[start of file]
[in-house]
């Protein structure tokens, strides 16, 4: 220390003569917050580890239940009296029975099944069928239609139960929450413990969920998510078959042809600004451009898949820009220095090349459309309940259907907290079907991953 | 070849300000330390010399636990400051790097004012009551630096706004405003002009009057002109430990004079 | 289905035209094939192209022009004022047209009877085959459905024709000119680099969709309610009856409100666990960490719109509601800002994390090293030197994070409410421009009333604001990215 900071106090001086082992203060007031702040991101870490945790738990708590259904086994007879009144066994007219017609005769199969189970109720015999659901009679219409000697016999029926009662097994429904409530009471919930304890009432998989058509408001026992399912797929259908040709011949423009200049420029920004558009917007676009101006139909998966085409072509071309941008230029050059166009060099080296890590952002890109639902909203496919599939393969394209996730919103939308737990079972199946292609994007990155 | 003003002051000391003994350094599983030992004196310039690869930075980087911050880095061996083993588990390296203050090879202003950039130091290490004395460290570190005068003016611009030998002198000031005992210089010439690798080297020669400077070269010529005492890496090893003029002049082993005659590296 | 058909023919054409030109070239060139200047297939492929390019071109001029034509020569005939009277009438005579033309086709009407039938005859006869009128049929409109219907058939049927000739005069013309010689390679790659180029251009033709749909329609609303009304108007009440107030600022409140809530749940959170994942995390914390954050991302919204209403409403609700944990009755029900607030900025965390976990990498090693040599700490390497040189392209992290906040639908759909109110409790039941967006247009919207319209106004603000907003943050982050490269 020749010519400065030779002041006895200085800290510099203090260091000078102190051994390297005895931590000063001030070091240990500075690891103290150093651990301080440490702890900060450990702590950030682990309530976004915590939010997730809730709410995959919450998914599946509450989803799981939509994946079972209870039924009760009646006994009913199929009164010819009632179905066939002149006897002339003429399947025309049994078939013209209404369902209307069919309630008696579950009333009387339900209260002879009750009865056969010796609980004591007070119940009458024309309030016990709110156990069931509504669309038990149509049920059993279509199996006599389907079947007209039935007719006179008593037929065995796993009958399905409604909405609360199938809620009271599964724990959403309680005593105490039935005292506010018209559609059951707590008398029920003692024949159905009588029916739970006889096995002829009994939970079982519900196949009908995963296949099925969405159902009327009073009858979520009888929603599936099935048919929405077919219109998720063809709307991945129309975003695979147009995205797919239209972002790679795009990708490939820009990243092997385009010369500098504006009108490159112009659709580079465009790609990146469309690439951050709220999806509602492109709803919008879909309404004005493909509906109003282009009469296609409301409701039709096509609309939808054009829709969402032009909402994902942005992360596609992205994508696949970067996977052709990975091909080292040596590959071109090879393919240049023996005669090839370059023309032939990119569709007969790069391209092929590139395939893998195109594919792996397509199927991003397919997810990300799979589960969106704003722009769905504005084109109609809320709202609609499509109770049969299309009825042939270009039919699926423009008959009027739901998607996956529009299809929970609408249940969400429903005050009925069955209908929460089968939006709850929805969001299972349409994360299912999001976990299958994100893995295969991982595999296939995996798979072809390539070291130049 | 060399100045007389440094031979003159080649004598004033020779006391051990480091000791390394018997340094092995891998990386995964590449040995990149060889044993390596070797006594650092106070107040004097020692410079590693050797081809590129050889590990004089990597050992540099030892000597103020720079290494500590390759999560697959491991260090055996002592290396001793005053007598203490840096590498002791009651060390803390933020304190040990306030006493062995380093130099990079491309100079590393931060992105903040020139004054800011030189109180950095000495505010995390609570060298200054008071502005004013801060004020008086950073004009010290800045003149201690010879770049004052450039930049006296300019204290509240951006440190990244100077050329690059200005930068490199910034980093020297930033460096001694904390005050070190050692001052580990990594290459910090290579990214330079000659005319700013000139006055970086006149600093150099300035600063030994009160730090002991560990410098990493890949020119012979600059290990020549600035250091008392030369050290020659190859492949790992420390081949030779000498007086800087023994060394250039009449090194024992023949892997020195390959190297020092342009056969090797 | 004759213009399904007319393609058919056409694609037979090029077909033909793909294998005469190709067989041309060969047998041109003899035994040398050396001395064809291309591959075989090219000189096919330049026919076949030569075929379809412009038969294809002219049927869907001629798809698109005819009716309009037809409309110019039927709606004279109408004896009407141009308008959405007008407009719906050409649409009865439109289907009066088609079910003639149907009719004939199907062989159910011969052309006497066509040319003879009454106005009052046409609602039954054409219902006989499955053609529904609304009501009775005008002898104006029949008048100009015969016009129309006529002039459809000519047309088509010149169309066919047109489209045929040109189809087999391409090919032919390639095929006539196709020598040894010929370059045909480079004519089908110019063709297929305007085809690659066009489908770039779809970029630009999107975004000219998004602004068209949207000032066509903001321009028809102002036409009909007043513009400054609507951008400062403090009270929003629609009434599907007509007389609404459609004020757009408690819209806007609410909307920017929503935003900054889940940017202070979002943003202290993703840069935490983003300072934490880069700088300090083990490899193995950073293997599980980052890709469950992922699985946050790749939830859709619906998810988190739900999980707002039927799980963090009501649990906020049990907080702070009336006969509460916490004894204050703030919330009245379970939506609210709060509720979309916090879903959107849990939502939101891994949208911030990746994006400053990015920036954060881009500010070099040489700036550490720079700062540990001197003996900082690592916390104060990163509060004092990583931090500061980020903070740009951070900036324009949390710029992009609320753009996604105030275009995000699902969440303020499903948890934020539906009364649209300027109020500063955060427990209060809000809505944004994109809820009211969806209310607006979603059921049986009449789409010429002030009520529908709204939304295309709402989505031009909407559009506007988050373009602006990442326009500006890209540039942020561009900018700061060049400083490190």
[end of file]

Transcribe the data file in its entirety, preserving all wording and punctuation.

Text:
[in-house]
């Protein structure tokens, strides 16, 4: 220390003569917050580890239940009296029975099944069928239609139960929450413990969920998510078959042809600004451009898949820009220095090349459309309940259907907290079907991953 | 070849300000330390010399636990400051790097004012009551630096706004405003002009009057002109430990004079 | 289905035209094939192209022009004022047209009877085959459905024709000119680099969709309610009856409100666990960490719109509601800002994390090293030197994070409410421009009333604001990215 900071106090001086082992203060007031702040991101870490945790738990708590259904086994007879009144066994007219017609005769199969189970109720015999659901009679219409000697016999029926009662097994429904409530009471919930304890009432998989058509408001026992399912797929259908040709011949423009200049420029920004558009917007676009101006139909998966085409072509071309941008230029050059166009060099080296890590952002890109639902909203496919599939393969394209996730919103939308737990079972199946292609994007990155 | 003003002051000391003994350094599983030992004196310039690869930075980087911050880095061996083993588990390296203050090879202003950039130091290490004395460290570190005068003016611009030998002198000031005992210089010439690798080297020669400077070269010529005492890496090893003029002049082993005659590296 | 058909023919054409030109070239060139200047297939492929390019071109001029034509020569005939009277009438005579033309086709009407039938005859006869009128049929409109219907058939049927000739005069013309010689390679790659180029251009033709749909329609609303009304108007009440107030600022409140809530749940959170994942995390914390954050991302919204209403409403609700944990009755029900607030900025965390976990990498090693040599700490390497040189392209992290906040639908759909109110409790039941967006247009919207319209106004603000907003943050982050490269 020749010519400065030779002041006895200085800290510099203090260091000078102190051994390297005895931590000063001030070091240990500075690891103290150093651990301080440490702890900060450990702590950030682990309530976004915590939010997730809730709410995959919450998914599946509450989803799981939509994946079972209870039924009760009646006994009913199929009164010819009632179905066939002149006897002339003429399947025309049994078939013209209404369902209307069919309630008696579950009333009387339900209260002879009750009865056969010796609980004591007070119940009458024309309030016990709110156990069931509504669309038990149509049920059993279509199996006599389907079947007209039935007719006179008593037929065995796993009958399905409604909405609360199938809620009271599964724990959403309680005593105490039935005292506010018209559609059951707590008398029920003692024949159905009588029916739970006889096995002829009994939970079982519900196949009908995963296949099925969405159902009327009073009858979520009888929603599936099935048919929405077919219109998720063809709307991945129309975003695979147009995205797919239209972002790679795009990708490939820009990243092997385009010369500098504006009108490159112009659709580079465009790609990146469309690439951050709220999806509602492109709803919008879909309404004005493909509906109003282009009469296609409301409701039709096509609309939808054009829709969402032009909402994902942005992360596609992205994508696949970067996977052709990975091909080292040596590959071109090879393919240049023996005669090839370059023309032939990119569709007969790069391209092929590139395939893998195109594919792996397509199927991003397919997810990300799979589960969106704003722009769905504005084109109609809320709202609609499509109770049969299309009825042939270009039919699926423009008959009027739901998607996956529009299809929970609408249940969400429903005050009925069955209908929460089968939006709850929805969001299972349409994360299912999001976990299958994100893995295969991982595999296939995996798979072809390539070291130049 | 060399100045007389440094031979003159080649004598004033020779006391051990480091000791390394018997340094092995891998990386995964590449040995990149060889044993390596070797006594650092106070107040004097020692410079590693050797081809590129050889590990004089990597050992540099030892000597103020720079290494500590390759999560697959491991260090055996002592290396001793005053007598203490840096590498002791009651060390803390933020304190040990306030006493062995380093130099990079491309100079590393931060992105903040020139004054800011030189109180950095000495505010995390609570060298200054008071502005004013801060004020008086950073004009010290800045003149201690010879770049004052450039930049006296300019204290509240951006440190990244100077050329690059200005930068490199910034980093020297930033460096001694904390005050070190050692001052580990990594290459910090290579990214330079000659005319700013000139006055970086006149600093150099300035600063030994009160730090002991560990410098990493890949020119012979600059290990020549600035250091008392030369050290020659190859492949790992420390081949030779000498007086800087023994060394250039009449090194024992023949892997020195390959190297020092342009056969090797 | 004759213009399904007319393609058919056409694609037979090029077909033909793909294998005469190709067989041309060969047998041109003899035994040398050396001395064809291309591959075989090219000189096919330049026919076949030569075929379809412009038969294809002219049927869907001629798809698109005819009716309009037809409309110019039927709606004279109408004896009407141009308008959405007008407009719906050409649409009865439109289907009066088609079910003639149907009719004939199907062989159910011969052309006497066509040319003879009454106005009052046409609602039954054409219902006989499955053609529904609304009501009775005008002898104006029949008048100009015969016009129309006529002039459809000519047309088509010149169309066919047109489209045929040109189809087999391409090919032919390639095929006539196709020598040894010929370059045909480079004519089908110019063709297929305007085809690659066009489908770039779809970029630009999107975004000219998004602004068209949207000032066509903001321009028809102002036409009909007043513009400054609507951008400062403090009270929003629609009434599907007509007389609404459609004020757009408690819209806007609410909307920017929503935003900054889940940017202070979002943003202290993703840069935490983003300072934490880069700088300090083990490899193995950073293997599980980052890709469950992922699985946050790749939830859709619906998810988190739900999980707002039927799980963090009501649990906020049990907080702070009336006969509460916490004894204050703030919330009245379970939506609210709060509720979309916090879903959107849990939502939101891994949208911030990746994006400053990015920036954060881009500010070099040489700036550490720079700062540990001197003996900082690592916390104060990163509060004092990583931090500061980020903070740009951070900036324009949390710029992009609320753009996604105030275009995000699902969440303020499903948890934020539906009364649209300027109020500063955060427990209060809000809505944004994109809820009211969806209310607006979603059921049986009449789409010429002030009520529908709204939304295309709402989505031009909407559009506007988050373009602006990442326009500006890209540039942020561009900018700061060049400083490190």